Romania in the winter: is it worth it?

Romania in the winter

Romania is an enormous country, and much of its landscape is made up of mountains, hills, and valleys. Situated yourself in the centre of Transylvania and you’ll find yourself on a perfectly flat valley plain that spreads out for miles, but on every side of you on the horizon is a jagged and harsh mountain range.

Romania is like a fantasy world of dramatic and sublime rocky terrain, dense forests, and rolling green hills. All of this changes dramatically in the winter months. It gets freezing cold, snow falls heavy, and all the green hills are coated with a white blanket of snow. The fir trees turn white and the mountains grow even fiercer.

Is it worth seeing Romania like this? Is it worth exploring Romania in winter? The short answer is: yes. Thanks to how they celebrate Christmas in Romania, as well as the wealth of winter sports in Romania. And that’s even before we get to how exploring Romania’s landscape in the winter is a wholly different experience to seeing the country in the summer. So, let’s explore what to do in Romania in the winter, and how to celebrate Christmas in Romania.

 

Christmas in Romania

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Christmas in Romania

Romania today is a very traditional Christian nation, with a population of 80% orthodox Christians. This means that Romania really goes all out in its celebration of Christmas, and experiencing Christmas in Romania is very much worth doing.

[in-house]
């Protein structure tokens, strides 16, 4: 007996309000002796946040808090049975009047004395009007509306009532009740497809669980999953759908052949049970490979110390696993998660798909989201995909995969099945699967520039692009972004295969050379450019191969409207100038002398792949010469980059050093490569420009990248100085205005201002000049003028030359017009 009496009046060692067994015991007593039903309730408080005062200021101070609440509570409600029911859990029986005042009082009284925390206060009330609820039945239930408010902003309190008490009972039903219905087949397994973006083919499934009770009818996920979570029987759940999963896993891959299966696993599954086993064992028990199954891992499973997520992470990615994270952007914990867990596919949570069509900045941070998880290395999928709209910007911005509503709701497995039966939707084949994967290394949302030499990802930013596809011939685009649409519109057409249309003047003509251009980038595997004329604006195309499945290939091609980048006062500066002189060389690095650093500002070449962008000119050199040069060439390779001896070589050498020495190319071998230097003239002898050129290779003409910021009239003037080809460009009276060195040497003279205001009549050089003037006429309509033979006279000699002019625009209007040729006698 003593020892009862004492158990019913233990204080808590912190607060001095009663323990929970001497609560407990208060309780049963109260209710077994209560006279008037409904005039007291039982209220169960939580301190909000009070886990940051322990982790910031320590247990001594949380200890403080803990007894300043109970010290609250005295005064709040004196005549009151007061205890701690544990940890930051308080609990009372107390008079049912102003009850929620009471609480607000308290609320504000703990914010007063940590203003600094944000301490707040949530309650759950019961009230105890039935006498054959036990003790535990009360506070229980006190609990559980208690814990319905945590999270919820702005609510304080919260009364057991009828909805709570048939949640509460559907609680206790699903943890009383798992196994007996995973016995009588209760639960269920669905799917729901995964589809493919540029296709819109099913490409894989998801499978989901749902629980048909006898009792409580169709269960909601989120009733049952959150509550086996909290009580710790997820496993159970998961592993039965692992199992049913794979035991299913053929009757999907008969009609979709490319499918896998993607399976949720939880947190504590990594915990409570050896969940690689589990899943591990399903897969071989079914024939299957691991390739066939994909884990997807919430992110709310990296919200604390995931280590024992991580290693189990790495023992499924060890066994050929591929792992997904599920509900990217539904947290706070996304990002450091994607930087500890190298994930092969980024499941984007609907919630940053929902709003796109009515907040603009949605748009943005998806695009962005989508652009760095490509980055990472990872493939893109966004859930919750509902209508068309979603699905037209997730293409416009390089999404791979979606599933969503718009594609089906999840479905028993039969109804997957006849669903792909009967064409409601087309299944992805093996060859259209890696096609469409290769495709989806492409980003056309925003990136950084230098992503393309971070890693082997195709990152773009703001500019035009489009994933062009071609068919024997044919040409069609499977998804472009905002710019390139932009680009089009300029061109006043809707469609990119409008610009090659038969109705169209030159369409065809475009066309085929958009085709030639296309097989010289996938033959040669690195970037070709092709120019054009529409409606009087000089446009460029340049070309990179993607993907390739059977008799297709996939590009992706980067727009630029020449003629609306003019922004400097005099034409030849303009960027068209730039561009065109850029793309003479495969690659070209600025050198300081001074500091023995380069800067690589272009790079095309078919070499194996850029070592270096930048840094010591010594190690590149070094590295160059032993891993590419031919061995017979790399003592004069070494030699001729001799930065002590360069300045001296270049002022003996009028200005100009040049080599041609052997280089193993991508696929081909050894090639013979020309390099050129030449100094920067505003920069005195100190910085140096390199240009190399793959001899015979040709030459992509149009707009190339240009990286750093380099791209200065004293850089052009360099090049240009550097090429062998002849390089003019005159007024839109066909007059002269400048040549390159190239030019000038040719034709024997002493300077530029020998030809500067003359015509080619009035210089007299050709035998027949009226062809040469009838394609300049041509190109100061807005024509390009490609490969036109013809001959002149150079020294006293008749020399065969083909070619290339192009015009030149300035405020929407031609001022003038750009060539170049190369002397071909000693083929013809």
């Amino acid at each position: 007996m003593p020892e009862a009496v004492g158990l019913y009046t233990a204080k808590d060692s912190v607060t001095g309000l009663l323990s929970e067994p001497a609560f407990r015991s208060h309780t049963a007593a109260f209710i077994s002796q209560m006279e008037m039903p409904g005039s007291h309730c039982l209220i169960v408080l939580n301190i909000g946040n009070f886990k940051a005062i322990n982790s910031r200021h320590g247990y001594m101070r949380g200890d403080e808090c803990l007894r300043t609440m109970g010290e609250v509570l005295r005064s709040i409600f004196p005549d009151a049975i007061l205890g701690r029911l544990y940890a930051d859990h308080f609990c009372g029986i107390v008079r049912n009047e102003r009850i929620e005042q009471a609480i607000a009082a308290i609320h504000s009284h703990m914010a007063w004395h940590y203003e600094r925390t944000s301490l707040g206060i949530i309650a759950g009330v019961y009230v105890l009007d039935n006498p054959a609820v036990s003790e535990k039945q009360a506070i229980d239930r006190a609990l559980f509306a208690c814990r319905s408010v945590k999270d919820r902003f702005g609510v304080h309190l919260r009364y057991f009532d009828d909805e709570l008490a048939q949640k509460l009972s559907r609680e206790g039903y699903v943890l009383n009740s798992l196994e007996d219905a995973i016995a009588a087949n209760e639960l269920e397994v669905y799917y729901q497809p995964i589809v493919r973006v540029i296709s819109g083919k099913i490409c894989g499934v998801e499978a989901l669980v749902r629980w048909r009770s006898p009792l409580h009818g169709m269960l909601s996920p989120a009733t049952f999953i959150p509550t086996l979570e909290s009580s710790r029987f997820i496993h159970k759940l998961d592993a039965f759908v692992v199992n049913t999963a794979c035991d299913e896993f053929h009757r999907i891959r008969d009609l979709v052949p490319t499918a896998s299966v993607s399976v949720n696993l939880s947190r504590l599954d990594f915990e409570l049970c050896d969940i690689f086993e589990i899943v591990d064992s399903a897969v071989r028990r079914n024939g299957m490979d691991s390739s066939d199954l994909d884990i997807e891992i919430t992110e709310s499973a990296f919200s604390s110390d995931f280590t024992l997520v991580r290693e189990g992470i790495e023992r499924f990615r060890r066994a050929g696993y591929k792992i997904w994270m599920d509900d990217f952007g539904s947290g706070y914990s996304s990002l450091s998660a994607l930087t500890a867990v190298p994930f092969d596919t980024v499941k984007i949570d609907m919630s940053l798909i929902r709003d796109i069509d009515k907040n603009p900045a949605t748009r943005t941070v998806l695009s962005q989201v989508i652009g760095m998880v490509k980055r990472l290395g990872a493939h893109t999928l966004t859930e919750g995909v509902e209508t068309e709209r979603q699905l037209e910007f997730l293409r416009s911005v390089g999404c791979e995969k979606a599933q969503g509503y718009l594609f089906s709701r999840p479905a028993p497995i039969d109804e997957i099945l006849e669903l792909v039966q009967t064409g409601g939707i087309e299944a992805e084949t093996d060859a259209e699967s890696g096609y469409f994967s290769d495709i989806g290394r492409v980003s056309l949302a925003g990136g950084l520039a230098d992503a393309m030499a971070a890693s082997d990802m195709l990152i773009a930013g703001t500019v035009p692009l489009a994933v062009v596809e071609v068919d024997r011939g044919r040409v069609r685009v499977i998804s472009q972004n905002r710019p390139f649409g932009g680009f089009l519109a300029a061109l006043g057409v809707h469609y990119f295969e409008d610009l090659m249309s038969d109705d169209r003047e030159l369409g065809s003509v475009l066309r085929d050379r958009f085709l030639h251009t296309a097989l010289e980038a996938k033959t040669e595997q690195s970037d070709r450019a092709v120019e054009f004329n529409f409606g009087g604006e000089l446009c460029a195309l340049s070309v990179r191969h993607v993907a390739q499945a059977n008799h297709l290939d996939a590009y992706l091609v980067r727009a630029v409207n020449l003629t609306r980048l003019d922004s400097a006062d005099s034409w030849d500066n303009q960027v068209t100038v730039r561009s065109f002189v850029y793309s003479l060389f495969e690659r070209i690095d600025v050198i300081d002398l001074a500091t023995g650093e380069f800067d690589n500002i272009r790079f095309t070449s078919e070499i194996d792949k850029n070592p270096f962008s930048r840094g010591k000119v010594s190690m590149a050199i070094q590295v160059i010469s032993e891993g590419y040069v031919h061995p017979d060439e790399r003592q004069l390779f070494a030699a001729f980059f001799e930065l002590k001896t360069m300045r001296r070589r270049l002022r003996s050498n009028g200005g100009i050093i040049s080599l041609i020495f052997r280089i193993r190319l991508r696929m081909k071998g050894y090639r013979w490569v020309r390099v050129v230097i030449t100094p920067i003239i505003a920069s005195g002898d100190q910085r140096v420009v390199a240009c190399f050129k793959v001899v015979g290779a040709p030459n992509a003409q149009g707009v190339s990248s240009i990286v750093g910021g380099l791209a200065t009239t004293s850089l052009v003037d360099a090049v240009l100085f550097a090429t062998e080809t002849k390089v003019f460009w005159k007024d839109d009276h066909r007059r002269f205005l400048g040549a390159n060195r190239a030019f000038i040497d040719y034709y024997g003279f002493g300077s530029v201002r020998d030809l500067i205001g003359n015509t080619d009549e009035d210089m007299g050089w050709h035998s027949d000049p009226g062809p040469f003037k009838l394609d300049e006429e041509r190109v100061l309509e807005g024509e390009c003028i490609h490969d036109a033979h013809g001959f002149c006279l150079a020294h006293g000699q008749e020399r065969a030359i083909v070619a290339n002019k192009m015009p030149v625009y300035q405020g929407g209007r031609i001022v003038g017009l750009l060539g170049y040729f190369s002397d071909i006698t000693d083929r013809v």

In the capital city of Bucharest, there is a huge Christmas market that can be found in the square in front of the Palace of Parliament in the city centre. The Palace of Parliament is still a place of contention for most Romanians, since it was built by the former Communist government and is still occupied by the current government, even though more than a third of its rooms are unused. All of that aside, its enormous stature does make for an incredible and impressive backdrop to the Bucharest Christmas market.

Best accommodation in bucharest

At the market itself, you’ll find mostly food stalls and mulled wine vendors. Mulled wine is delightfully cheap in Romania compared to Germany or the UK, so make the most of it. At the food vendors you’ll find a lot of Hungarian, Greek, and, of course, local Romanian foods with a real emphasis on meat and bread. Hungarian, Greek, and Turkish cuisines have had an enormous impact on the culinary landscape of Romania and during Christmas in Romania you can really explore these cuisines to your heart’s content.

 

Christmas in Romania

Photo by freestocks on Unsplash

The only negative to spending Christmas in Bucharest is that the city is already the most congested capital in Europe and, during the winter months, that congestion does lead to some days of heavy pollution. That, mixed with the permanently dark days and overcast skies means the weather is not on your side. However, the best way to tackle this is to head out of Bucharest and spend the majority of your Christmas in Transylvania once you’ve visited the Bucharest Christmas market.